Imagine a world where your family member is being kept from you and the only way to see them again is to work for Their captors. You only get one shot, if you fail to do the job well, you’ll be thrown from the city and lose the only chance you have of seeing them.. How long until you abandon your morals? Would you “treat” seemingly healthy patients to pay the rent? Would you risk your patient’s mind to get the job done?
This is the setup for Mind Scanners. A dystopian, sci-fi, techno-therapist simulator from The Outer Zone.
In Mind Scanners, you take on the role of a Mind Scanner, whose job it is to scan minds and treat whatever insanity you discover. Or, more accurately, what your corporate overlords see fit to treat. Every day, you’ll receive new cases, travel to patients, assess them, and treat them if deemed necessary. There’s also the small matter of paying your new employer a maintenance fee to continue working for them.
A typical day for a Mind Scanner looks like this. Wake up, get a pep talk from a large, talking, tube and/or receive a passive aggressive fax from The Structure. Receive your new list of patients the system has identified as needing treatment and head out into the city. Determine which patient to travel to and eat up anywhere from 15-30% of your time per day commuting.
Arrive at the patients home and place the scanning device over their head. To the best of your abilities interpret the meaning of what they say they’re seeing in the machine from the predetermined answers the machine spits out. Better get your interpretation right or you’ll be losing time asking another question.
Once interpretation is complete, decide if your patient is Sane or Insane. No, there’s no merely a little stressed, or might have a bit of anxiety, it’s either Sane or Insane. Choose one. If Sane: close the case. If Insane: start Treatment.
Treatment consists of using devices that match the “insanity types” the mind scan has discovered. You’ll be using cutting edge technology such as:
- The Lunasucker: Suck out the Strange and negative energy from your patient.
- The Stroboschocker: Keep patients in balance with amplified light drawn from luminescent zycnoka crystals.
- The Throatarizer: Transforms the insanity into frequencies and forces them out using the vocal chords of the patient.
As you can see, all very technical, sciencey devices.
Each device has it’s own, unique mini game that require a bit of practice to master. If the device isn’t used correctly you will start to stress out the patient. Treatment is over when all insanity types have been cleared or the patient is too stressed out to continue.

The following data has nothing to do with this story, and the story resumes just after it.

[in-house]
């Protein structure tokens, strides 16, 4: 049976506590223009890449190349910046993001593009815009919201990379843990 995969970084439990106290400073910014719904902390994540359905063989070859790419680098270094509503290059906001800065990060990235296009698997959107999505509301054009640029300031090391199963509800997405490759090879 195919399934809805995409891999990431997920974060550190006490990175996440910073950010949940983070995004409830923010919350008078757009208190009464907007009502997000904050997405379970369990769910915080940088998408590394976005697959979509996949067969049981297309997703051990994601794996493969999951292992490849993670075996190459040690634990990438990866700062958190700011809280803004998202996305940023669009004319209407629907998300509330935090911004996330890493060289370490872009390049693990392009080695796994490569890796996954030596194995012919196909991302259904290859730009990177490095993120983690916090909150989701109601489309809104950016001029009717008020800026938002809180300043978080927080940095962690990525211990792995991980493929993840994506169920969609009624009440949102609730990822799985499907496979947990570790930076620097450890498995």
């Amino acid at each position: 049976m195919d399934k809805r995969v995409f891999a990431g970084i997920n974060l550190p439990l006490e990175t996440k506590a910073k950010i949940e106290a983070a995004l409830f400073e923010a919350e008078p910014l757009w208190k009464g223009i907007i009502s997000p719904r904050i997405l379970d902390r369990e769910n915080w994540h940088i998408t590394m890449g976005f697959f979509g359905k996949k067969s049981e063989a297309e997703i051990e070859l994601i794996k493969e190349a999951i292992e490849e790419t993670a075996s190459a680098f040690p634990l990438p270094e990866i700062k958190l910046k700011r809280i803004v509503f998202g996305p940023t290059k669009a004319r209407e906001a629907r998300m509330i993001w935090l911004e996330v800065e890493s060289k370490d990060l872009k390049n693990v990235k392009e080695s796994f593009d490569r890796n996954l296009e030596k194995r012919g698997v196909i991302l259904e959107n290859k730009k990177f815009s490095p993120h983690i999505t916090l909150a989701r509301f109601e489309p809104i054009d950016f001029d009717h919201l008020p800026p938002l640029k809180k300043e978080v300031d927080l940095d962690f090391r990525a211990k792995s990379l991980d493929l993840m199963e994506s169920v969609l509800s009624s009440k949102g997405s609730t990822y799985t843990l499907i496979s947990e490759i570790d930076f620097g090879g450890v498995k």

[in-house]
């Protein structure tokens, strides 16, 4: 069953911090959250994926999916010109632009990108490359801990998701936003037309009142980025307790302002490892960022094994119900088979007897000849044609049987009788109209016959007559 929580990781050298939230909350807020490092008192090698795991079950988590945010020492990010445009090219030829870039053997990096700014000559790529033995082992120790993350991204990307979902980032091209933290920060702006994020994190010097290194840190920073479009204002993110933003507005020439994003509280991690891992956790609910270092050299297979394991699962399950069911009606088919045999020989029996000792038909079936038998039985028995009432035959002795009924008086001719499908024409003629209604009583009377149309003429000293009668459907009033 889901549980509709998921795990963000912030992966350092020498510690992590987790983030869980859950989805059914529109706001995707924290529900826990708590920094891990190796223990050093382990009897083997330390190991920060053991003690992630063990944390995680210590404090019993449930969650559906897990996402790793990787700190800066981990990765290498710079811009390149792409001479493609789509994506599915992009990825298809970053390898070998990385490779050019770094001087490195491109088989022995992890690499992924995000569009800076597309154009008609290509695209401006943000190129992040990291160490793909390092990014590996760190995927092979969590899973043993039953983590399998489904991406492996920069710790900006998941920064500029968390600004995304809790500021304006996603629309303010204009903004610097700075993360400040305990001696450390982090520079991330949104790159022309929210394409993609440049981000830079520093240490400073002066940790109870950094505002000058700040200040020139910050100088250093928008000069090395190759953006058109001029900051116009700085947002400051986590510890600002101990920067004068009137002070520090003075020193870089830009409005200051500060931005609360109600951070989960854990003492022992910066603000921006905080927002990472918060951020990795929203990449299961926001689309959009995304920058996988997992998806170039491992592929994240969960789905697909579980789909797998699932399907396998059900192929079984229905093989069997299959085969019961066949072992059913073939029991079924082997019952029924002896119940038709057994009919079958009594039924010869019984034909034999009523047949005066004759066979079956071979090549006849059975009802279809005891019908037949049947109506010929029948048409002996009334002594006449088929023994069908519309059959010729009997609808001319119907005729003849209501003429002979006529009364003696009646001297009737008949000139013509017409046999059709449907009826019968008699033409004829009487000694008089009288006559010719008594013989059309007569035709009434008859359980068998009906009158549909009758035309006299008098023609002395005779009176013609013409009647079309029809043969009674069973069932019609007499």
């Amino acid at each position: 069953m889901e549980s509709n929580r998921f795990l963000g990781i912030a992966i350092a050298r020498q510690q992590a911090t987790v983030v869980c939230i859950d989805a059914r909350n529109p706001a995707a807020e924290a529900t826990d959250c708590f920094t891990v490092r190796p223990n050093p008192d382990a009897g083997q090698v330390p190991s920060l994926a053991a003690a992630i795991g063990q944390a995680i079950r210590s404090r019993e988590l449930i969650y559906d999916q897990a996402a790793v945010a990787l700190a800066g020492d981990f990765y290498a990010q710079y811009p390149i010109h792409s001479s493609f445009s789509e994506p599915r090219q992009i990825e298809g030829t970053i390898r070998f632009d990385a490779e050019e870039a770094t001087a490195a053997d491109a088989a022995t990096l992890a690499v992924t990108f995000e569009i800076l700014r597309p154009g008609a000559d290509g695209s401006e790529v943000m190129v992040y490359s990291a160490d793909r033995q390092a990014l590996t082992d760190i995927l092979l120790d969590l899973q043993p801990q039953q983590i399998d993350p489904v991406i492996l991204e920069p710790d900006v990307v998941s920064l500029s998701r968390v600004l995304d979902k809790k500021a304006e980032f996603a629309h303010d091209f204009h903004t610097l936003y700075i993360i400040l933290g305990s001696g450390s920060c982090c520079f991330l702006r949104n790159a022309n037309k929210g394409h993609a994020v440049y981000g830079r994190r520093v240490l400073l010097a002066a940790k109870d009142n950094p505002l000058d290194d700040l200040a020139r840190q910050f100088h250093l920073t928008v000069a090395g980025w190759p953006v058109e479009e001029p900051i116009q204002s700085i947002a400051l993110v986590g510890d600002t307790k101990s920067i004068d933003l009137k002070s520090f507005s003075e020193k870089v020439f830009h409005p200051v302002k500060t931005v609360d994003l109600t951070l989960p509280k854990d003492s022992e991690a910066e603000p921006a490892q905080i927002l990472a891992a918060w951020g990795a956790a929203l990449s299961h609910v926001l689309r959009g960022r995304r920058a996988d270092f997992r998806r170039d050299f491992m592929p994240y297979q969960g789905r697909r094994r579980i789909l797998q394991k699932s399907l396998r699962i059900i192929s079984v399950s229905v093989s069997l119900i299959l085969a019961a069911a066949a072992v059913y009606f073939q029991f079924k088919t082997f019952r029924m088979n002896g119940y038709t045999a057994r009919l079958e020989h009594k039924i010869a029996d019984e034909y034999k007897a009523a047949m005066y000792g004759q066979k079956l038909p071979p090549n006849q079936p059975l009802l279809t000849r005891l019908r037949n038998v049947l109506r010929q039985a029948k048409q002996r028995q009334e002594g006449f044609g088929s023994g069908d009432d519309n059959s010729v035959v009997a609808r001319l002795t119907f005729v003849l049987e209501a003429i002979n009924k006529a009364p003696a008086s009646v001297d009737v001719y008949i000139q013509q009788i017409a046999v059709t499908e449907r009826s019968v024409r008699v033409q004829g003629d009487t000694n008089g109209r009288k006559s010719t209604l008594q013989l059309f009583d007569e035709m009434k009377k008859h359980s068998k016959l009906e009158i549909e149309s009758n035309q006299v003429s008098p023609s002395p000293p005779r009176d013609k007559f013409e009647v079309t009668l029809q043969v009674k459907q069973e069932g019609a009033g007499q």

If you’re not careful, your patient might become a functioning husk without a personality. Sadly, many of my patients have ended up this way because I focused too much attention on clearing their insanity and not enough of their personality bar. Don’t worry, you’ll still get paid as long as you finish treatment.
The it’s off to your next patient until you run out of time for the day. Crawl back to your corporate hovel, sleep, have terrible dreams about your daughter, wake up and do it all over again.
Sounds fun, right?
Don’t forget about your maintenance fee! Just 7 kapok a day to keep your job. You make 15 kapok from “curing patients” and 3 kapok for declaring them sane…I think you can see which one The Structure prefers you do.
Oh, and if you can’t make the rent? You’re getting tossed into the Outer Zone. You can be certain you’ll never see your daughter again once you’re out there.
Mind Scanners does something very interesting with it’s gameplay mechanics. I don’t know about you but trying to learn a new mini game or think about the right sequence of insanity types to remove while a timer is ever ticking down kinda makes me a little stressed.
If you think about it, you’re playing as someone so desperate to see their daughter that their working for her captors for a chance to see them again. They’ve just become a certified Mind Scanner, they barely know how to use their tools, and their constantly having to worry about how to make enough money so they aren’t kicked out of the city.
That kind of situation would stress me out too. That’s some immersion right there.
I probably wouldn’t have played this game if I wasn’t participating in UnwiseOwl’s Blaugust Reviews: Humble Choice. I thought it would be fun to pick a game I had never heard of before to play and review. I’m glad I did. My short time with Mind Scanners proved to be quite the experience. I’m going to finish my play through and see what ending I get (there are many).
Would I pick up August’s Humble Choice just for this game? Probably not. However, if there’s another game or two in the bundle that you’re excited for give this one a whirl too!